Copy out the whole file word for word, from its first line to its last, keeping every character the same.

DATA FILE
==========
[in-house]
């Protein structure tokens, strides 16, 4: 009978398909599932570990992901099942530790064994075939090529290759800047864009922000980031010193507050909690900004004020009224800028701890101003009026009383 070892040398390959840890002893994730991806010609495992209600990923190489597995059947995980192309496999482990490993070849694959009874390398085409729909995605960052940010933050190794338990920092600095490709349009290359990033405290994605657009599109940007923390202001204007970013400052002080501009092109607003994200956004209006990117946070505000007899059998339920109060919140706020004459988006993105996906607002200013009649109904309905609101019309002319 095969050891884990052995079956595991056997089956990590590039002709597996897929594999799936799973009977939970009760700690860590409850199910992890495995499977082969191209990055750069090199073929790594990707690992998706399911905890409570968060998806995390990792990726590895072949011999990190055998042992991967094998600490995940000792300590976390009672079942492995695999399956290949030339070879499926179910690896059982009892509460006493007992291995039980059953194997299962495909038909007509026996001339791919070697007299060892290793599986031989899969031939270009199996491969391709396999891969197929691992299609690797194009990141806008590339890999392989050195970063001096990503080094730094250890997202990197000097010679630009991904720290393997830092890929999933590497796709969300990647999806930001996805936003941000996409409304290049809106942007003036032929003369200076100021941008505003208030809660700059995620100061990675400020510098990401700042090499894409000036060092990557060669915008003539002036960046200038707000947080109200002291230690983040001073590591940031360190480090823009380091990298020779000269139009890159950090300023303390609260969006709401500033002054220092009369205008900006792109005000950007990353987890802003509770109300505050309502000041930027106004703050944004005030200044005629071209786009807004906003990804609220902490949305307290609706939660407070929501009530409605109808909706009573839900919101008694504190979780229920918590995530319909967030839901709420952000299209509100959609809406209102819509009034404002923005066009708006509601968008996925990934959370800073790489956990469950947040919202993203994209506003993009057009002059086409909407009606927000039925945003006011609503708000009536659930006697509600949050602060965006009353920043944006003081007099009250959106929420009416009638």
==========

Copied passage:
[in-house]
């Protein structure tokens, strides 16, 4: 009978398909599932570990992901099942530790064994075939090529290759800047864009922000980031010193507050909690900004004020009224800028701890101003009026009383 070892040398390959840890002893994730991806010609495992209600990923190489597995059947995980192309496999482990490993070849694959009874390398085409729909995605960052940010933050190794338990920092600095490709349009290359990033405290994605657009599109940007923390202001204007970013400052002080501009092109607003994200956004209006990117946070505000007899059998339920109060919140706020004459988006993105996906607002200013009649109904309905609101019309002319 095969050891884990052995079956595991056997089956990590590039002709597996897929594999799936799973009977939970009760700690860590409850199910992890495995499977082969191209990055750069090199073929790594990707690992998706399911905890409570968060998806995390990792990726590895072949011999990190055998042992991967094998600490995940000792300590976390009672079942492995695999399956290949030339070879499926179910690896059982009892509460006493007992291995039980059953194997299962495909038909007509026996001339791919070697007299060892290793599986031989899969031939270009199996491969391709396999891969197929691992299609690797194009990141806008590339890999392989050195970063001096990503080094730094250890997202990197000097010679630009991904720290393997830092890929999933590497796709969300990647999806930001996805936003941000996409409304290049809106942007003036032929003369200076100021941008505003208030809660700059995620100061990675400020510098990401700042090499894409000036060092990557060669915008003539002036960046200038707000947080109200002291230690983040001073590591940031360190480090823009380091990298020779000269139009890159950090300023303390609260969006709401500033002054220092009369205008900006792109005000950007990353987890802003509770109300505050309502000041930027106004703050944004005030200044005629071209786009807004906003990804609220902490949305307290609706939660407070929501009530409605109808909706009573839900919101008694504190979780229920918590995530319909967030839901709420952000299209509100959609809406209102819509009034404002923005066009708006509601968008996925990934959370800073790489956990469950947040919202993203994209506003993009057009002059086409909407009606927000039925945003006011609503708000009536659930006697509600949050602060965006009353920043944006003081007099009250959106929420009416009638």